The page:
Barcelona 0-2 Flamengo (0-4 agg): Bruno Henrique brace sets up Libertadores final with holders Palmeiras

By Sports Desk September 29, 2021

Flamengo will face Copa Libertadores champions Palmeiras in an all-Brazilian final after Bruno Henrique continued his red-hot form in Wednesday's 2-0 victory at Barcelona.

After scoring a brace in the opening leg, Flamengo star Bruno Henrique scored another two goals to set up a comprehensive 4-0 aggregate triumph over the Ecuadorian side.

Flamengo are unbeaten in their last 17 matches in the Libertadores (W12 D5) – the joint-longest undefeated streak of any team in the history of the tournament, alongside Sporting Cristal from 1962 to 1969 (W8 D9).

Two-time South American champions Flamengo – who last prevailed in 2019 – and holders Palmeiras will meet in the Libertadores showpiece on neutral ground in the Uruguayan capital of Montevideo on November 27.

Bruno Henrique broke the deadlock in the 18th minute away to Barcelona in Guayaquil – the forward breaking the offside trap before rounding the goalkeeper and finishing into an empty net.

Having provided the assist in the first half, Everton Ribeiro was the provider again for Bruno Henrique five minutes into the second period.

Starting from the goalkeeper, Flamengo navigated Barcelona's high press, keeping the ball before a swift move resulted in Bruno Henrique completing a stunning team move.

Bruno Henrique (16) and team-mate Gabriel 'Gabigol' Barbosa (21) have together scored more than half of Flamengo's goals in the last three editions of the Libertadores (37 of 73).

Related items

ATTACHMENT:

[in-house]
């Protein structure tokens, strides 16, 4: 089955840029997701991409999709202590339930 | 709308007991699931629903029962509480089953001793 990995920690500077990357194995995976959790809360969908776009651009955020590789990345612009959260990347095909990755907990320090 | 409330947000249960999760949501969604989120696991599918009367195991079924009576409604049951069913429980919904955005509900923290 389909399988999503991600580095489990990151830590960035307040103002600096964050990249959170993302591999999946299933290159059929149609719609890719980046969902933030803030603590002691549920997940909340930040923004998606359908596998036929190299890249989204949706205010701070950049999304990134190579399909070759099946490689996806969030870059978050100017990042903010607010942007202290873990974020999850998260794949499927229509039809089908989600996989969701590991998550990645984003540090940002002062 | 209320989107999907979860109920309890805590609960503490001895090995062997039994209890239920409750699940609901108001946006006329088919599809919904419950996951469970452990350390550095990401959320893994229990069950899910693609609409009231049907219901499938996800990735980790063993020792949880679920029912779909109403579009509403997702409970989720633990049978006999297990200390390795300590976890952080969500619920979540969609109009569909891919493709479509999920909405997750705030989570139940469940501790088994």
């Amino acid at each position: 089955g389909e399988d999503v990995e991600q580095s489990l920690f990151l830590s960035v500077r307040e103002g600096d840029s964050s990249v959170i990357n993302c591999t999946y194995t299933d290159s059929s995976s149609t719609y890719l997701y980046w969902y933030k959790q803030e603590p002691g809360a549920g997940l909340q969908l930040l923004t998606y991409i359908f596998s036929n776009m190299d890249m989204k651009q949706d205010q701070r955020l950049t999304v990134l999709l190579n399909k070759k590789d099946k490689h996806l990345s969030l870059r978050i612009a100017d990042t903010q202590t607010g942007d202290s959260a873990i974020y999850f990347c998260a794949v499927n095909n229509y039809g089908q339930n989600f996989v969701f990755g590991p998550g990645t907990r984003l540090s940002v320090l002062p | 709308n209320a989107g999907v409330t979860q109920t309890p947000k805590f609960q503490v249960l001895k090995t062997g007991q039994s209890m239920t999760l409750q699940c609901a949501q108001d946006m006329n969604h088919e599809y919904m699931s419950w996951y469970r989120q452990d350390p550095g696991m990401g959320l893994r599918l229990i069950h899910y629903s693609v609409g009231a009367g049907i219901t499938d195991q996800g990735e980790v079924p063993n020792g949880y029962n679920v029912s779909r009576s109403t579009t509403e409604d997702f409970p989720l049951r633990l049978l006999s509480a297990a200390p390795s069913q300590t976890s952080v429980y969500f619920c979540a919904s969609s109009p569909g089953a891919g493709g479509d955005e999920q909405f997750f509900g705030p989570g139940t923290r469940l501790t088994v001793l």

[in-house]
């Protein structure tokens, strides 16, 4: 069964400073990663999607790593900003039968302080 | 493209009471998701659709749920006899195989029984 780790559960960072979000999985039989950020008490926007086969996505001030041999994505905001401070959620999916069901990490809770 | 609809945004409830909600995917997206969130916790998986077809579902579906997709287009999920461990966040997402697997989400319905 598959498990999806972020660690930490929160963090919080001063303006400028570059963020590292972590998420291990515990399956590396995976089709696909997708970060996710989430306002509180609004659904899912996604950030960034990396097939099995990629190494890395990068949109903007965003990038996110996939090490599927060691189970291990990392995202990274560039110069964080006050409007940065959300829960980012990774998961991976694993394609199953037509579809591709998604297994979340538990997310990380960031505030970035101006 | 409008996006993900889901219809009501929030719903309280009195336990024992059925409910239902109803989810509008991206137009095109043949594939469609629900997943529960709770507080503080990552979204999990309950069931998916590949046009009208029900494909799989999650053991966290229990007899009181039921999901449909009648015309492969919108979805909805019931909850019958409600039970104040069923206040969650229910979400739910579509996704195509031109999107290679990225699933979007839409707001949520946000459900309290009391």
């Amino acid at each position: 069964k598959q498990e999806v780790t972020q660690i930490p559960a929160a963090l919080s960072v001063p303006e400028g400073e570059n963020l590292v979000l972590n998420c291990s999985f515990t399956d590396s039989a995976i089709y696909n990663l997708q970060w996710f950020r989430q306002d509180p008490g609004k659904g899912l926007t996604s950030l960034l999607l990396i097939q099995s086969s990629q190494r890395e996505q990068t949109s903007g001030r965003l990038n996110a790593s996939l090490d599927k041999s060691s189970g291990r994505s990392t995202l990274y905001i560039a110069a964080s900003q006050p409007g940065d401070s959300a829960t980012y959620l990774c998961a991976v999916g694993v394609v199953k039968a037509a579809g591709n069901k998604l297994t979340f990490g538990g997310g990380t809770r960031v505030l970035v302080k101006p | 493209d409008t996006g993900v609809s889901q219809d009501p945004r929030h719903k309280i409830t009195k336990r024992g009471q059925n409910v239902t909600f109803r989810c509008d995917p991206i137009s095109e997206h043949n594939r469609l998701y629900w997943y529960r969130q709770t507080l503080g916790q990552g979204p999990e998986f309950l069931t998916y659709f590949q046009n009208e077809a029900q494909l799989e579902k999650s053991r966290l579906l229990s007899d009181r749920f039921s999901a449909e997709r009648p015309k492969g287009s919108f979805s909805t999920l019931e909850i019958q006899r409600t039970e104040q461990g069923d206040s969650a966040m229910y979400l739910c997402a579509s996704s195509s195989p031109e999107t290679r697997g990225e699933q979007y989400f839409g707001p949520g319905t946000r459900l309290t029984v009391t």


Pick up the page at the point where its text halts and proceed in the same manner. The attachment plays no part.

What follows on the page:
• 'Pedri will make the difference 100 per cent' – Barcelona's Golden Boy tipped as World Cup star for Spain 'Pedri will make the difference 100 per cent' – Barcelona's Golden Boy tipped as World Cup star for Spain

    Pedri has been hailed as "the Iniesta, the Xavi" of the Spain team that will go after World Cup glory in Qatar.

    The praise came from former Liverpool and Newcastle United left-back Jose Enrique, a player who was crowded out of the Spain squad by the country's last golden generation.

    Jose Enrique's peak playing years coincided with Spain's most dominant period in international football, and although he does not consider Luis Enrique's squad quite at that same level, the likes of Barcelona youngster Pedri make him optimistic for the World Cup.

    Spain won Euro 2008, the 2010 World Cup in South Africa and Euro 2012 in a sensational period of dominance. They have not won a major tournament since, but a burgeoning group of young talent is emerging once again, with 19-year-old midfielder Pedri among the most exciting talents in the world game.

    "To me, the player that has more projection in terms of image on that team is Pedri, he won't be out of the team," said Jose Enrique.

    "You also have Ferran Torres doing well for Barcelona and Pau [Torres], the central defender of Villarreal; I think he will be key for the team as well."

    Speaking to Stats Perform, Jose Enrique said Spain's final squad for the finals would be "difficult to predict" due to head coach Luis Enrique often filtering players in and out of his squad.

    "But to choose one who will make the difference 100 per cent, and that already did in the past, it is Pedri," Jose Enrique said.

    "For me, he is the star of the national team, the Iniesta, the Xavi. Back in that day it was different because there were many and that is why Spain won everything. But if you mention Spain now, the first player that comes to my mind is Pedri."

    Pedri endured an injury-disrupted 2021-22 season with Barcelona, scoring five goals and having one assist in 22 games across all competitions. Only five Barcelona players created more chances than the 31 he carved out.